Voyager 1 has now traveled more than 16 billion miles (26 billion kilometers), drifting past Jupiter and Saturn on a long haul out of the solar system. And its incredible success helped pave the way for both the Galileo and Cassini spacecraft that followed in its footsteps.
Yet when NASA initially programmed what became the first “interstellar mission,” Voyager was actually set to see Pluto in March of 1986 as well. The plan changed mid-flight.
But why? That question raises a fun series of “what ifs.”
NASA built the twin Voyager spacecraft to take advantage of a rare planetary alignment that put Jupiter, Saturn, Uranus, and Neptune within reach at once. Such a window only comes every 175 years.
However, sending a single spacecraft was too expensive with all the orbital complexities. NASA decided to launch Voyager 1 on a route that would primarily take it past Jupiter and Saturn while Voyager 2 could do the same before winding past Uranus and Neptune.
When the pair launched from Cape Canaveral in 1977, astronomers knew little about the outer solar system. The Pioneer spacecraft had already extended humanity’s reach to the gaseous giants, but it carried rudimentary instrumentation.
Even less was known about far-off Pluto. Astronomers had recently detected methane on the dwarf planet, but the planet’s atmosphere was unknown. Scientists had only speculated about the existence of the Kuiper Belt.
“We didn’t even know Pluto’s size,” New Horizons Principal Investigator Alan Stern said in a recent interview. “All we knew was that Pluto had a moon.”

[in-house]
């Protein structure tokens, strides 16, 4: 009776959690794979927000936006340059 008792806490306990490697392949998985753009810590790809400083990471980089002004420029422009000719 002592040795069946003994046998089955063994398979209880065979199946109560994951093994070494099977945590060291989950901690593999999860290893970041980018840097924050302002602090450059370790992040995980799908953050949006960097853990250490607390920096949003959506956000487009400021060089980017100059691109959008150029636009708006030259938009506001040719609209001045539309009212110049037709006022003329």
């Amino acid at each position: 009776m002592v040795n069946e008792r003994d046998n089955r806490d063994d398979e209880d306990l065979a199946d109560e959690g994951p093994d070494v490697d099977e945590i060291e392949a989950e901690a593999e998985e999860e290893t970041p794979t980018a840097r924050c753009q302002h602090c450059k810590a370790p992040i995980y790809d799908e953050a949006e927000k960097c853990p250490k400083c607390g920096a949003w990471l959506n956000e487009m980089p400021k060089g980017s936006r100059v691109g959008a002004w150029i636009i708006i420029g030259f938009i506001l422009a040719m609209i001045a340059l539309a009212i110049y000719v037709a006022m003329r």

Instead, Saturn’s planet-like moon Titan was the darling of planetary sciences in the 1970s, and it enamored astronomers with a thick atmosphere and potential warmth.
Astronomers decided that in order to optimize their science at Saturn, they’d need an orbit that brought Voyager 1 up close with Titan. But that flyby also would put Pluto out of reach after the spacecraft lifted out of our solar system’s ecliptic plane.
“It was a pretty straightforward decision for them because they thought there was going to be a third Voyager mission that could come along and go to Pluto,” Stern says.
Interestingly, Voyager 2, whose trajectory couldn’t have realistically reached Pluto, played a part in making the case for a Pluto flyby. The final Voyager program flyby revealed Neptune’s moon Triton in 1989. It was the last time humans saw a new world for the first time. Voyager 2 found an icy and dynamic moon complete with ice volcanoes. Surface features, as well as Triton’s strange orbit, make astronomers suspect it’s actually a kidnapped Pluto.
The moon is still seen as the closest stand-in we have for a world that New Horizons will finally reveal next month.
In a fascinating post last year, Stern pondered what Voyager would have seen if it had visited Pluto. He says that because astronomers didn’t know about the dwarf planet’s atmosphere, they would not have been prepared for what they saw. The Hubble Space Telescope also didn’t exist yet, so Pluto’s many small moons were unknown. And because the Kuiper Belt wasn’t known to exist yet either, Voyager couldn’t have been programmed to continue on to additional worlds like New Horizons.
“I’m very glad that they chose not to go to Pluto in 1986,” Stern says. “We’ll do a better job at Pluto with modern instruments than they would have, and they did a much better job at Saturn by not going to Pluto — they got to explore Titan up close. For our team, it also worked out very well because there would have been no need to do New Horizons.”
Eric Betz is an associate editor of Astronomy. He’s on Twitter: @ericbetz.